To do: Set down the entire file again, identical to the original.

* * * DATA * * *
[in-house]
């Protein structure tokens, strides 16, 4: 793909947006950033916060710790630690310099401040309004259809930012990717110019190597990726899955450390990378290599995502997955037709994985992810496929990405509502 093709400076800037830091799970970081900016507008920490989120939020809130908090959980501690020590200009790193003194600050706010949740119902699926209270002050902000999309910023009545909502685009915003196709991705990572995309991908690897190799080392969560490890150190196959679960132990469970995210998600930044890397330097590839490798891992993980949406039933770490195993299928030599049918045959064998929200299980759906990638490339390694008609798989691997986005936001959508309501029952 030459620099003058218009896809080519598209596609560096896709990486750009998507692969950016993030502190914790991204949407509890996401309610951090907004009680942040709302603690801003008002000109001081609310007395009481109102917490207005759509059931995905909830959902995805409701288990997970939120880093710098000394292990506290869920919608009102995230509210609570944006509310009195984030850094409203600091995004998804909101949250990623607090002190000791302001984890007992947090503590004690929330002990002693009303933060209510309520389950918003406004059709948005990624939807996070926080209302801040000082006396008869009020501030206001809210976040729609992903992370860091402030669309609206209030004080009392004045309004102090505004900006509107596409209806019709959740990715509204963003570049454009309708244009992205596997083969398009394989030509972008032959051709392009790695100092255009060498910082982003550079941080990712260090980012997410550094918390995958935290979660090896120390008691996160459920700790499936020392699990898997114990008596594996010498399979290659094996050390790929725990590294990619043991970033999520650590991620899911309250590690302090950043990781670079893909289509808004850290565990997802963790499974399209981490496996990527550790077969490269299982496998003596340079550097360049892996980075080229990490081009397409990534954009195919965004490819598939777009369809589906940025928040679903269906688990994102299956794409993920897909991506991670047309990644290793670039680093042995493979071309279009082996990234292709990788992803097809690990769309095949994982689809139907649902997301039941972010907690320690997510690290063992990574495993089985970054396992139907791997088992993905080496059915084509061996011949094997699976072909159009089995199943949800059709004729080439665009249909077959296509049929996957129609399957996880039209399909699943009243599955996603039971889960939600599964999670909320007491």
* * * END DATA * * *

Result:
[in-house]
């Protein structure tokens, strides 16, 4: 793909947006950033916060710790630690310099401040309004259809930012990717110019190597990726899955450390990378290599995502997955037709994985992810496929990405509502 093709400076800037830091799970970081900016507008920490989120939020809130908090959980501690020590200009790193003194600050706010949740119902699926209270002050902000999309910023009545909502685009915003196709991705990572995309991908690897190799080392969560490890150190196959679960132990469970995210998600930044890397330097590839490798891992993980949406039933770490195993299928030599049918045959064998929200299980759906990638490339390694008609798989691997986005936001959508309501029952 030459620099003058218009896809080519598209596609560096896709990486750009998507692969950016993030502190914790991204949407509890996401309610951090907004009680942040709302603690801003008002000109001081609310007395009481109102917490207005759509059931995905909830959902995805409701288990997970939120880093710098000394292990506290869920919608009102995230509210609570944006509310009195984030850094409203600091995004998804909101949250990623607090002190000791302001984890007992947090503590004690929330002990002693009303933060209510309520389950918003406004059709948005990624939807996070926080209302801040000082006396008869009020501030206001809210976040729609992903992370860091402030669309609206209030004080009392004045309004102090505004900006509107596409209806019709959740990715509204963003570049454009309708244009992205596997083969398009394989030509972008032959051709392009790695100092255009060498910082982003550079941080990712260090980012997410550094918390995958935290979660090896120390008691996160459920700790499936020392699990898997114990008596594996010498399979290659094996050390790929725990590294990619043991970033999520650590991620899911309250590690302090950043990781670079893909289509808004850290565990997802963790499974399209981490496996990527550790077969490269299982496998003596340079550097360049892996980075080229990490081009397409990534954009195919965004490819598939777009369809589906940025928040679903269906688990994102299956794409993920897909991506991670047309990644290793670039680093042995493979071309279009082996990234292709990788992803097809690990769309095949994982689809139907649902997301039941972010907690320690997510690290063992990574495993089985970054396992139907791997088992993905080496059915084509061996011949094997699976072909159009089995199943949800059709004729080439665009249909077959296509049929996957129609399957996880039209399909699943009243599955996603039971889960939600599964999670909320007491």